Singapore: The Role of Government in Promoting IT and Biotech

 Singapore is widely recognised as having a highly planned economy that has emerged over the past ten years to become one of Asia's most successful models for economic development and quality of life. A large part of Singapore's growth can be attributed directly to the careful implementation of government policies in the areas of education, commerce, social development, infrastructure, and regulatory environment.

 However, Singapore's economy faces challenges brought about by a changing external environment, including:

(1) Political instability in Indonesia and complex relations with neighbours including Malaysia.
(2) The global downturn in the knowledge economy.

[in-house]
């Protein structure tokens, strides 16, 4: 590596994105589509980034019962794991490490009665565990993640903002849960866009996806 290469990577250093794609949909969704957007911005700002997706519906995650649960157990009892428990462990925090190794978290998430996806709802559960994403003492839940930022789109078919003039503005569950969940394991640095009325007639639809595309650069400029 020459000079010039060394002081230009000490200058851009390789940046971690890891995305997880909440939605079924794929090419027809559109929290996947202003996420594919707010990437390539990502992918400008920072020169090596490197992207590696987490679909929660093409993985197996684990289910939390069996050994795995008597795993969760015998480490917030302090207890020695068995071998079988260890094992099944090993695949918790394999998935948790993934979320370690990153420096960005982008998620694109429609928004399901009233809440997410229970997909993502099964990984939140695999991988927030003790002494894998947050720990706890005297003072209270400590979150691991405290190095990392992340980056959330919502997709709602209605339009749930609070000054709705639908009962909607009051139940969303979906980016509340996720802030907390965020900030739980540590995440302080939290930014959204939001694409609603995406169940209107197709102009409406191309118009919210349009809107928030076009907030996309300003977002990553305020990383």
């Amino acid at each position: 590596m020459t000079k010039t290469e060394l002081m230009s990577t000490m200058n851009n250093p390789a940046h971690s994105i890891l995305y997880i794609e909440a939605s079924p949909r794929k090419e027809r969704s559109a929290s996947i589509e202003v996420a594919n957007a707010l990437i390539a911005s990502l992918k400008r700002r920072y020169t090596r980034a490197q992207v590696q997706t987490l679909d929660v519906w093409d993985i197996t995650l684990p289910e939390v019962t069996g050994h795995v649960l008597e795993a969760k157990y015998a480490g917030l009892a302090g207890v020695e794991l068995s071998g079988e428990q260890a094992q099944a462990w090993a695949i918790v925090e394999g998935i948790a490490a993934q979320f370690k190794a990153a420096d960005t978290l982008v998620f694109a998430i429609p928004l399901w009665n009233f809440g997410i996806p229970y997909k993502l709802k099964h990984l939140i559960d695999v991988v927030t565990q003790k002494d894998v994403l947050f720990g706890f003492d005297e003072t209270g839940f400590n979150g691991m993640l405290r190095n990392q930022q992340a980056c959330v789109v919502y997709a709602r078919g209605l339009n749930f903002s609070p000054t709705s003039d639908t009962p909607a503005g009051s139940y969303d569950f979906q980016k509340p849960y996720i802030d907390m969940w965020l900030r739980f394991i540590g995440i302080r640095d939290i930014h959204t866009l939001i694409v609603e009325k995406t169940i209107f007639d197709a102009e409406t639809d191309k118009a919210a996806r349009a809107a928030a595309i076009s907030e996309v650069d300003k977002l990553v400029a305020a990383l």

(3) The steady emergence of giants China and India as regional centres of investment.

 Singapore's response, as always, is to plan the next phase of growth - this time through active government investment in biotechnology, information technology, and arts and creativity. Yet, in a rapidly changing global context, how appropriate is a planned economy, and how effective is the government's 'hands-on' approach (one which is increasingly viewed as 'interventionist')? This brief paper considers and balances opposing views on the government's role, focussing primarily on the government's promotion of technology and biotechnology as key sources of development for Singapore.